Bridging the gap between citizens and Brussels: towards greater legitimacy and effectiveness for the European Union

October 10, 2005 - nr.27
Summary

The AIV stated in chapter I that ‘the ultimate test of reforms should be whether they serve to strengthen the Community method.’ Ultimately, this model is the best way of guaranteeing enhanced effectiveness, legitimacy and cohesion, and of preserving a certain balance between large and small Member States. A series of recommendations have been made for this purpose in this report. These proposals (with the exception of the recommendations for the medium term) are regarded by the AIV as the minimum that must be achieved during the next IGC if the European Union is still to function after enlargement as an effective framework for integration and cooperation.

The AIV repeats below all the proposals made in this report. It also indicates in respect of each recommendation whether or not a treaty amendment is required. = no treaty amendment, = treaty amendment.

As regards constitutional reforms the AIV recommends that:

  • the constitutional order should be improved and clarified in such a way as to allow further ‘constitutionalisation’ of European cooperation. This could be done by drawing up a clear and readable Basic Treaty that helps to define the image and identity of the European Union and affords Europe’s citizens greater legal certainty as regards primary legislation.
  • the Basic Treaty should include provisions on:
    • the objectives of the European Union;
    • fundamental rights;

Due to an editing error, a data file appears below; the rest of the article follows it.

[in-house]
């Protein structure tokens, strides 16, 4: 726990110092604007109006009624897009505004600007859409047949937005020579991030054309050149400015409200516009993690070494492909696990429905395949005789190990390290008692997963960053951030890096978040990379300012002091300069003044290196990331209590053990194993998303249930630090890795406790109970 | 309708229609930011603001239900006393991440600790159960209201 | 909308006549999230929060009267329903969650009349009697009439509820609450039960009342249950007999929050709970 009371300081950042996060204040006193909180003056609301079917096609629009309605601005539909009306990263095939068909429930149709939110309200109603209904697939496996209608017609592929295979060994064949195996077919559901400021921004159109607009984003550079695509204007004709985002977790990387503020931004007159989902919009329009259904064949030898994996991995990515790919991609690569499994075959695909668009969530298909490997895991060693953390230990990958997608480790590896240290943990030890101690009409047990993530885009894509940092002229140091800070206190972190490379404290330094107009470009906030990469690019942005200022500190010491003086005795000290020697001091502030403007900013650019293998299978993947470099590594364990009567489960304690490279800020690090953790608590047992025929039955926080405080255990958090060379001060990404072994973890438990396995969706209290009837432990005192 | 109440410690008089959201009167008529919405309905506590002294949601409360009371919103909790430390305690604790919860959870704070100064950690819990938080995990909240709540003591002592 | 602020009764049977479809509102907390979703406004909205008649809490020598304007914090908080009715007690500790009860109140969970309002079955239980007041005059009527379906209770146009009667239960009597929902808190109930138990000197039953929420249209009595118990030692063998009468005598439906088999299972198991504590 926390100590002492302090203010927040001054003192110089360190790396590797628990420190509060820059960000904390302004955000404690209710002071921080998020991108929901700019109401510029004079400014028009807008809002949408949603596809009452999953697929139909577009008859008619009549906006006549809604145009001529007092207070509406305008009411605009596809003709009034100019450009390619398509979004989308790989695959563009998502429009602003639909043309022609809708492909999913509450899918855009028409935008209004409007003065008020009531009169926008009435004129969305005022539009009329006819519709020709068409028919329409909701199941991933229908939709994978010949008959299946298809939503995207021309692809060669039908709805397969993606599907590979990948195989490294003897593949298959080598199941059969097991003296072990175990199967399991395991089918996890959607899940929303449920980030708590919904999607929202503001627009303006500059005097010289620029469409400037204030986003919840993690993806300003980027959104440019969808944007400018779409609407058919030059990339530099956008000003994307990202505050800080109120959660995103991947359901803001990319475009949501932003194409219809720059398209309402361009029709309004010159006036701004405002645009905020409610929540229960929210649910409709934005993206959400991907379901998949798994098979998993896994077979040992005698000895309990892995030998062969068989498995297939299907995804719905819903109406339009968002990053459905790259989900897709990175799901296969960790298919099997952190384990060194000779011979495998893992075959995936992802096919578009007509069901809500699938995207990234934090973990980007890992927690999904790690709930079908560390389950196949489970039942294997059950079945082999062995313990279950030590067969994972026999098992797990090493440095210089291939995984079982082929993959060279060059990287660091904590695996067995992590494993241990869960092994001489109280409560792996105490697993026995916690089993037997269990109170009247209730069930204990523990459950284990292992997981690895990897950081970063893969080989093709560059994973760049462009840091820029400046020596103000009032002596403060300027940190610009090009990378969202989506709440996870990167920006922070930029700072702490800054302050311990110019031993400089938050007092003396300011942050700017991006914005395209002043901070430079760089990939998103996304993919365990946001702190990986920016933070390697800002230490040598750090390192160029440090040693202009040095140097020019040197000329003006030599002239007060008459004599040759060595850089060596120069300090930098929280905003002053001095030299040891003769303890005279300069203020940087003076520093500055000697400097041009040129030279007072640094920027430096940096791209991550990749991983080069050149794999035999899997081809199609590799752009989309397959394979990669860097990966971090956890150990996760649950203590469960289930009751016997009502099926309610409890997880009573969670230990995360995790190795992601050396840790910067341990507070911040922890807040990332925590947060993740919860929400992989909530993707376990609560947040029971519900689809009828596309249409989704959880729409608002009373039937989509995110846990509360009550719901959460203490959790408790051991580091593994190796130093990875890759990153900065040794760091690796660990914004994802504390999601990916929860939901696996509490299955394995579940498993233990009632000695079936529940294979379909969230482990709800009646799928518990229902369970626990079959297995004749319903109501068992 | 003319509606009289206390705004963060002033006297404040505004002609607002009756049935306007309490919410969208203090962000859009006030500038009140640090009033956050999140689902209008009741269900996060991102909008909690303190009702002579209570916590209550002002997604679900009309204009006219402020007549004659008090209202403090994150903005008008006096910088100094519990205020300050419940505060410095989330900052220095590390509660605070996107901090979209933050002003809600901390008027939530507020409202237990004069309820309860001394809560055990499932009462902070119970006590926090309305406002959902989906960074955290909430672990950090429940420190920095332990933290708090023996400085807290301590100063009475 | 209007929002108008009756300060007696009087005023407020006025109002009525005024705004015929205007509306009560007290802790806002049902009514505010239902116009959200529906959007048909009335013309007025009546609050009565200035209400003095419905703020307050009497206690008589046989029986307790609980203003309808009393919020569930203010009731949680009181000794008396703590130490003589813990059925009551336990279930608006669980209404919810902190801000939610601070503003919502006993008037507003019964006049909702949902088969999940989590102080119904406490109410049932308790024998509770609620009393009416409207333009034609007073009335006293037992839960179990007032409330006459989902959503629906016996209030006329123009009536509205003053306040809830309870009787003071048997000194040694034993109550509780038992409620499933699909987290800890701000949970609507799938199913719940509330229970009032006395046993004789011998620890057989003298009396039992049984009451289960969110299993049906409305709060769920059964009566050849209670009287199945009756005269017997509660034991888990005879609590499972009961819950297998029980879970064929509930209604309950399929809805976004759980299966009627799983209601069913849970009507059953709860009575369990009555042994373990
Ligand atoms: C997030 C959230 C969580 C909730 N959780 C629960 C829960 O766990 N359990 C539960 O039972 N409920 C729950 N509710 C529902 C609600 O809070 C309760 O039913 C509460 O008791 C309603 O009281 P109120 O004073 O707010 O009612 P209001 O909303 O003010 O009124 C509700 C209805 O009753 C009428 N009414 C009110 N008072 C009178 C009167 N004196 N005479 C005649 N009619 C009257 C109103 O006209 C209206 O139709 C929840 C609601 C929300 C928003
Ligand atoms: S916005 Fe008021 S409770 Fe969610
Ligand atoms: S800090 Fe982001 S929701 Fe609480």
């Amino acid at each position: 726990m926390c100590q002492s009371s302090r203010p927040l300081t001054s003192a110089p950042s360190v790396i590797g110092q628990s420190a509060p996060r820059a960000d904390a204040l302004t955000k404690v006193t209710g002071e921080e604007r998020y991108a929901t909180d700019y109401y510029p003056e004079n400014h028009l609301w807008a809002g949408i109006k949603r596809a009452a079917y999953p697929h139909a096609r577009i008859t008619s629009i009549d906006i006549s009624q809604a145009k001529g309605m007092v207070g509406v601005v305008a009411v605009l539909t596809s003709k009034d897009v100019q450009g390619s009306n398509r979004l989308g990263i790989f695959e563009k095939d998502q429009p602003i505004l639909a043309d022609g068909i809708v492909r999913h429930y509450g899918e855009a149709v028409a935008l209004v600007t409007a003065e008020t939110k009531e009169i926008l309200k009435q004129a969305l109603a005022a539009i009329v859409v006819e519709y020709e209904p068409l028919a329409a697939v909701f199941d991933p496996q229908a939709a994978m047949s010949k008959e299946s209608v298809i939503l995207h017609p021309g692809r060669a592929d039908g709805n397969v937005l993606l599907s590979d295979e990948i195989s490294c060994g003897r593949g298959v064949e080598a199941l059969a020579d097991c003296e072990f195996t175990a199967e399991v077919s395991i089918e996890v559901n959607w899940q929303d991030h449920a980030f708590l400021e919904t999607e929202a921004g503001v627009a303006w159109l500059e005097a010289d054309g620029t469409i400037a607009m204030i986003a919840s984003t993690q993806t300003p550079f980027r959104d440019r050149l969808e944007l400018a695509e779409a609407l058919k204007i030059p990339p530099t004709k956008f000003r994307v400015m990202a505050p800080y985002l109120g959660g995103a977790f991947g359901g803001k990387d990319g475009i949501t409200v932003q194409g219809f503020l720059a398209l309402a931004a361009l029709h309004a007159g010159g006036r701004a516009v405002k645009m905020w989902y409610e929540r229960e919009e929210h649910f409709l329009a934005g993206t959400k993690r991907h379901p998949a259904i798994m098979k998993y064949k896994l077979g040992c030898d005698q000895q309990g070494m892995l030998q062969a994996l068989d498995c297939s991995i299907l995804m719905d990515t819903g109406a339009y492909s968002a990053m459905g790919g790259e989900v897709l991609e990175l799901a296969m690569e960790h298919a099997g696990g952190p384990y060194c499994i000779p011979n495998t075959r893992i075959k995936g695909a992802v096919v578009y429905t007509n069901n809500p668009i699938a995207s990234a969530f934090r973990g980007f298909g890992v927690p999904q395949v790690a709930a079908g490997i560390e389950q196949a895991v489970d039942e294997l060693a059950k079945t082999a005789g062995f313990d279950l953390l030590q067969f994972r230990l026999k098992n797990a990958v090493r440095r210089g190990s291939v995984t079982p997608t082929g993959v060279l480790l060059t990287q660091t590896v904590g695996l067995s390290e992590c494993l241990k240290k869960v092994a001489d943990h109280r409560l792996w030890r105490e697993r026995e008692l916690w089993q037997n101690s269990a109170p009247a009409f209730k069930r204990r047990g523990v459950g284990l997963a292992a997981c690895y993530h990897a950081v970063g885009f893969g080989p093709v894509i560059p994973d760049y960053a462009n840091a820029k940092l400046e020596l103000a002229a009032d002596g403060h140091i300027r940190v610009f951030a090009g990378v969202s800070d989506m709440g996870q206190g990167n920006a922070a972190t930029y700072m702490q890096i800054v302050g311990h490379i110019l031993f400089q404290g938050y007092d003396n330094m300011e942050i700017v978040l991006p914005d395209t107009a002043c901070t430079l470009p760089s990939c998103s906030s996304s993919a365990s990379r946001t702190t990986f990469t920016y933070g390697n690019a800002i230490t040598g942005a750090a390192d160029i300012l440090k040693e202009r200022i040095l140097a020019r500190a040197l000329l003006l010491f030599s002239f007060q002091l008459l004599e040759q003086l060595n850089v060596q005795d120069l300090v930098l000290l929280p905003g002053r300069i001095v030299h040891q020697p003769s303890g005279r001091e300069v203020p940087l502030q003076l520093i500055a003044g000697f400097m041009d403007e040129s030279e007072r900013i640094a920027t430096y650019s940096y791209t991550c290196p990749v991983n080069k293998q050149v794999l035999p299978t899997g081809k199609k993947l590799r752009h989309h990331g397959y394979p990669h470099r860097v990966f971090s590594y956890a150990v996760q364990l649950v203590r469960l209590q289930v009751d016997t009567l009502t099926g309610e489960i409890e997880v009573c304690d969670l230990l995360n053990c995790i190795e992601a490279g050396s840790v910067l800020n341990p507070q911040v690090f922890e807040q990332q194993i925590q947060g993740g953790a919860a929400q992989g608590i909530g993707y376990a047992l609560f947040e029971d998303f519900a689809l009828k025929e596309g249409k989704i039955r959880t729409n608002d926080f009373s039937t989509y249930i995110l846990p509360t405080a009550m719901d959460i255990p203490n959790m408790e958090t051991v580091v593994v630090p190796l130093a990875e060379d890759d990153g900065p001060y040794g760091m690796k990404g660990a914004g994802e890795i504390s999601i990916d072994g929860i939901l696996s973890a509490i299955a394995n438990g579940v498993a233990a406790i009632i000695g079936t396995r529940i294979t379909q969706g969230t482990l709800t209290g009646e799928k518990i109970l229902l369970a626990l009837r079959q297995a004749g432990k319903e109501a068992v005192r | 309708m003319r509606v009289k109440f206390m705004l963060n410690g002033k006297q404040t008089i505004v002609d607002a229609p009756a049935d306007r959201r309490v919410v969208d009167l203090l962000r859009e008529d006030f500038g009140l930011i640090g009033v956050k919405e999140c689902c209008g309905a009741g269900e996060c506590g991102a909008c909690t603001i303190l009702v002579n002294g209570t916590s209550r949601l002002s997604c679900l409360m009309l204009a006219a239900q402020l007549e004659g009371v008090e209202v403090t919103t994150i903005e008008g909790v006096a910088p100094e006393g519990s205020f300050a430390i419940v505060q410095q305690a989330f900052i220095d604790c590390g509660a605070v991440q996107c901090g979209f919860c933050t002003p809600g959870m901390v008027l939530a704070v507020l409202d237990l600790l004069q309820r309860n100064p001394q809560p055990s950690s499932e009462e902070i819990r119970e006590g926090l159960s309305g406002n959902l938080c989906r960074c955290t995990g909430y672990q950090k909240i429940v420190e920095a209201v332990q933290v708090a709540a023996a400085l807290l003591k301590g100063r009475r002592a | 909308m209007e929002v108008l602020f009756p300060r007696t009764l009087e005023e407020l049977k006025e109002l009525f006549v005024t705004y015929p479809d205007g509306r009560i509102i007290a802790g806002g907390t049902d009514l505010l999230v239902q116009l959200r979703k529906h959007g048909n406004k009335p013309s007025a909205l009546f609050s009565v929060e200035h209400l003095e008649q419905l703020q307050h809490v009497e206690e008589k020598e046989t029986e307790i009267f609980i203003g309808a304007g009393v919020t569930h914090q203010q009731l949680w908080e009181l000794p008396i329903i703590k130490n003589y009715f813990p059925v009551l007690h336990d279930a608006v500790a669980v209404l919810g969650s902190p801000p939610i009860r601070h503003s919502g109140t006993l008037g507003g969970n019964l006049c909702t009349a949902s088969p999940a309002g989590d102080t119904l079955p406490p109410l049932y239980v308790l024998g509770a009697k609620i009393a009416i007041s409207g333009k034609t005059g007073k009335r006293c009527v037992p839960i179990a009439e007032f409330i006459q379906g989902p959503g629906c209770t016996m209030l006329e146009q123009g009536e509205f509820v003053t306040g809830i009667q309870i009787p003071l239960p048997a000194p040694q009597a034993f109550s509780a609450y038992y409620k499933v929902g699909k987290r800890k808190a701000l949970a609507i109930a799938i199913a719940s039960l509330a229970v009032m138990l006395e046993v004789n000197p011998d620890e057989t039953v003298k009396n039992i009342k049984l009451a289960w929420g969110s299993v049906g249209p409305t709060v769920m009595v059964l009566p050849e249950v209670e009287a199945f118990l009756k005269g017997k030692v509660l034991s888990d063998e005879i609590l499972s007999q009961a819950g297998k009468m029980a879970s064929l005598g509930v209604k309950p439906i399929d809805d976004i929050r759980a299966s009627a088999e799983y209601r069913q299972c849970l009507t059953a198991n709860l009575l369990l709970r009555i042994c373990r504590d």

• fundamental principles, such as equality, subsidiarity and proportionality;
    • the institutions;
    • the main institutional rules such as those governing majority voting, weighting of votes, legislation and codecision;
    • definition of powers;
    • the instruments for achieving the European Union’s objectives;
    • the own resources for funding the European Union’s activities;
    • the hierarchy of norms;
    • the modes of ‘enhanced cooperation’ between a given number of Member States;
    • the customary final provisions, regarding matters such as treaty ratification and amendment, accession and authentic language versions.

  • Protocols should be added to the Basic Treaty, containing provisions on the policy for implementing the objectives.

The remaining recommendations deal only with the subjects which the AIV believes should be approached differently in the Basic Treaty than in the current Treaties.

As regards fundamental rights, the AIV considers that the Basic Treaty should be framed in such a way as to provide an optimal safeguard for the rights of citizens of the European Union. In the opinion of the AIV, an optimal safeguard would be created if:

  • the European Union/European Community were to accede to the European Convention for the Protection of Human Rights and Fundamental Freedoms (ECHR), the European Social Charter (ESC) and the human rights instruments of the UN and the ILO. The Basic Treaty should contain a provision that allows for such accession.

If this option is not feasible, the AIV would prefer the adoption of a step-by-step approach. The AIV recommends for this purpose that:

  • the Basic Treaty should contain a section on fundamental rights based on the Charter of Fundamental Rights.

If this too is not feasible, the AIV recommends that: